At least, that is the advice from the European Commission, whose first ever report on CO2 emissions from new cars in Europe shows Fiat is one of only three manufacturers which has met 2015 targets for building green cars.
Fiat, whose low-cost cars include the Fiat 500 city car and the forthcoming Fiat Panda, boasts the lowest average CO2 emissions levels in Europe, according to the latest data.
In the UK, cars with CO2 emissions underneath 100g/km are eligible for exemption from Vehicle Excise Duty (VED) and are free to travel in London without paying the congestion charge.
They also tend to have improved fuel economy over those cars with CO2 emissions higher than 100g/km.
The Fiat 500 is a leader in terms of CO2 emissions and is one of few cars to offer a sub-100g/km petrol and diesel option.
The new Fiat Panda will also offer road tax-free engines when it arrives in 2012, helping Fiat cars fall under EU targets of sub-130g/km average emissions across the entire range.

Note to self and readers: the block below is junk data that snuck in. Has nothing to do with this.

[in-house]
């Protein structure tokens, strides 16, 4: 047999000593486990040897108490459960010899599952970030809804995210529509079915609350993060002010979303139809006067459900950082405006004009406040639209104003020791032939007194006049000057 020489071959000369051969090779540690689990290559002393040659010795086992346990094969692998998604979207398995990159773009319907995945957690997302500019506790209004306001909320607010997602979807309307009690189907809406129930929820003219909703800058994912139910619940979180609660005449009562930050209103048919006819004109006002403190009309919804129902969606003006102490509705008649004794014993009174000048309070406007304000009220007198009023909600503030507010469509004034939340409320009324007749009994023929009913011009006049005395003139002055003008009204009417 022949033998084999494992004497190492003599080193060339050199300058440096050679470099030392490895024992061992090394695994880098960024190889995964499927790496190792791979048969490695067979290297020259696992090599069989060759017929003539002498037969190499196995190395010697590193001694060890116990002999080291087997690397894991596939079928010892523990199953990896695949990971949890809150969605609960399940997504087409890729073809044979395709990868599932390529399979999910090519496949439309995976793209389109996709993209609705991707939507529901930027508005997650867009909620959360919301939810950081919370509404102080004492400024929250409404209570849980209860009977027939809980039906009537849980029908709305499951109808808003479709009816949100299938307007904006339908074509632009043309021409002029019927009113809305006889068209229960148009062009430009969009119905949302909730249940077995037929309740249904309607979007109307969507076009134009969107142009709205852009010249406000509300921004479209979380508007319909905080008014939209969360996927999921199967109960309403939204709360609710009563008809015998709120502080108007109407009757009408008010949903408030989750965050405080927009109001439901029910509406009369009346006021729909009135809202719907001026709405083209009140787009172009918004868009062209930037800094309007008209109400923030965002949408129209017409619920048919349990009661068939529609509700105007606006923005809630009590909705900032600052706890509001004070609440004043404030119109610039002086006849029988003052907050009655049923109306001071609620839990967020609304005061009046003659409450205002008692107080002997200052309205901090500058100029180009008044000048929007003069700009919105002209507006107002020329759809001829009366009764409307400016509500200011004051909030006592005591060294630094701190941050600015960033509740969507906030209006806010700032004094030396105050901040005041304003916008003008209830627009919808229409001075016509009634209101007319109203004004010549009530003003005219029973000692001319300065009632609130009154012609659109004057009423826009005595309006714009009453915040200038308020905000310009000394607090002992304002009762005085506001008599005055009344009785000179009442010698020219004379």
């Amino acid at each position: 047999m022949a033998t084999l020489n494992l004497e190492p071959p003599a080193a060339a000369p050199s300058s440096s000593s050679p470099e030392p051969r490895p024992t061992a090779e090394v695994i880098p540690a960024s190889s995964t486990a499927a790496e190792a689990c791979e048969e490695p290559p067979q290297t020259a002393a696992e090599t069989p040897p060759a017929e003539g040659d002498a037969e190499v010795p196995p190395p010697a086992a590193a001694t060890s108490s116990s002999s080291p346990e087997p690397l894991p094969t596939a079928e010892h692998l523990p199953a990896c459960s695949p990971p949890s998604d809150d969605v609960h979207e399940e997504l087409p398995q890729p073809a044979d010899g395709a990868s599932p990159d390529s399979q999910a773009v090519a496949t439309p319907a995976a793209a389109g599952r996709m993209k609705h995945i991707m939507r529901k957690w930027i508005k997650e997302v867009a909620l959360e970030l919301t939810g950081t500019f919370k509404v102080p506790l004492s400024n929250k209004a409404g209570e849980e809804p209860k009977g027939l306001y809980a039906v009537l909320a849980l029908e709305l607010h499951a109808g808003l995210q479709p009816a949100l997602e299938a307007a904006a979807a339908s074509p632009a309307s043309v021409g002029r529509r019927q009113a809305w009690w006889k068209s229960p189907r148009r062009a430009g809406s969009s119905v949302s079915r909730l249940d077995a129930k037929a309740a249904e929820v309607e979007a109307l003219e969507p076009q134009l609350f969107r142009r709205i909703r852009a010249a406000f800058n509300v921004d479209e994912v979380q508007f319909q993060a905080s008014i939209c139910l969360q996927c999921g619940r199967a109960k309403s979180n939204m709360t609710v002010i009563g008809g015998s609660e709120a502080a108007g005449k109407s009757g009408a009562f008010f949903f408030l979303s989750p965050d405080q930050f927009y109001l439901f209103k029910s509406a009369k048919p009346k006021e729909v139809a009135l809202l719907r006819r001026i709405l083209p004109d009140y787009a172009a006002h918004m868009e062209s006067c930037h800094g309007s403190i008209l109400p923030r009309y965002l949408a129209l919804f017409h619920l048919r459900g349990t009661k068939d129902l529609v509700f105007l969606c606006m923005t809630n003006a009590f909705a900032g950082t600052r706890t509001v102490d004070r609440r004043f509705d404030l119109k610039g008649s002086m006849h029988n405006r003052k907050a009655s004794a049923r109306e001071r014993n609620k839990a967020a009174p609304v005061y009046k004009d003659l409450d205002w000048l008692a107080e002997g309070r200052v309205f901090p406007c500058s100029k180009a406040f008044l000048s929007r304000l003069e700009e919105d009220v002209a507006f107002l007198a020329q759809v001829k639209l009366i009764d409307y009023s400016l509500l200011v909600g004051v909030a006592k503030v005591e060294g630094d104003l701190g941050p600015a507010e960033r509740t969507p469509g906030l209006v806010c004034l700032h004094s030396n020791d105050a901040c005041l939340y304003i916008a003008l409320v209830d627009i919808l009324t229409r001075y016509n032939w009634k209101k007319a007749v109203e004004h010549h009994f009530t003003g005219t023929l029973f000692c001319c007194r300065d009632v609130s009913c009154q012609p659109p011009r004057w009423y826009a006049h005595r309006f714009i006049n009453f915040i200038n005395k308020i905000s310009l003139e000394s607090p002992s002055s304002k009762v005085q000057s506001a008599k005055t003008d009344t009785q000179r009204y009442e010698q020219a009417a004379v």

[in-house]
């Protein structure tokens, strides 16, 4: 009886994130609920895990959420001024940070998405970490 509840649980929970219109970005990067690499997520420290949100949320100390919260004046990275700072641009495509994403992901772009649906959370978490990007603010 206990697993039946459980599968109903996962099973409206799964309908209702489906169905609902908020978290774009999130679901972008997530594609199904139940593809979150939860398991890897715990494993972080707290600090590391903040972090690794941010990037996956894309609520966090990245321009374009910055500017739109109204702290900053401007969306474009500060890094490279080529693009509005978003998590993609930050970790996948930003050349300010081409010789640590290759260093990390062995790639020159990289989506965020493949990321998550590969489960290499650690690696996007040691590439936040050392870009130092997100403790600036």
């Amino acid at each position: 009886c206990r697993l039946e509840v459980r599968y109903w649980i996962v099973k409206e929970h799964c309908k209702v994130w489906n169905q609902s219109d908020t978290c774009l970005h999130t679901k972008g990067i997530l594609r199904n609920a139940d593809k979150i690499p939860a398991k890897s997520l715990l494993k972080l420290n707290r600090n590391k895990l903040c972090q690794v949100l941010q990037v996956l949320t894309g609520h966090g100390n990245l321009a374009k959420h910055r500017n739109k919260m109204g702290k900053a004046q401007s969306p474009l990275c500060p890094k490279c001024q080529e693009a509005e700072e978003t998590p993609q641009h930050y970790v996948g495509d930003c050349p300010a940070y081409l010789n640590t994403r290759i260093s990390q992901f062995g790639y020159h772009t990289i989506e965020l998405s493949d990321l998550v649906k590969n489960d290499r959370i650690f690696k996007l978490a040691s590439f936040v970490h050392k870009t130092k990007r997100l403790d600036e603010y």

The average new car in Europe emits 140g/km of CO2 emissions, according to the European Commission, meaning manufacturers will be given hefty fines for every car sold from 2015.
However, CO2 emissions across Europe have fallen by 23 per cent since 2000 and manufacturers such as Citroen, Peugeot, Renault and Vauxhall are all close to meeting targets before the deadline.
The new regulations mean more manufacturers are targeting more efficient cars including electric and hybrid models.
For example, Vauxhall is set to launch its extended range electric car, the Vauxhall Ampera, in 2012. Renault has more ambitious plans after announcing four new electric vehicles, including a van, for 2012.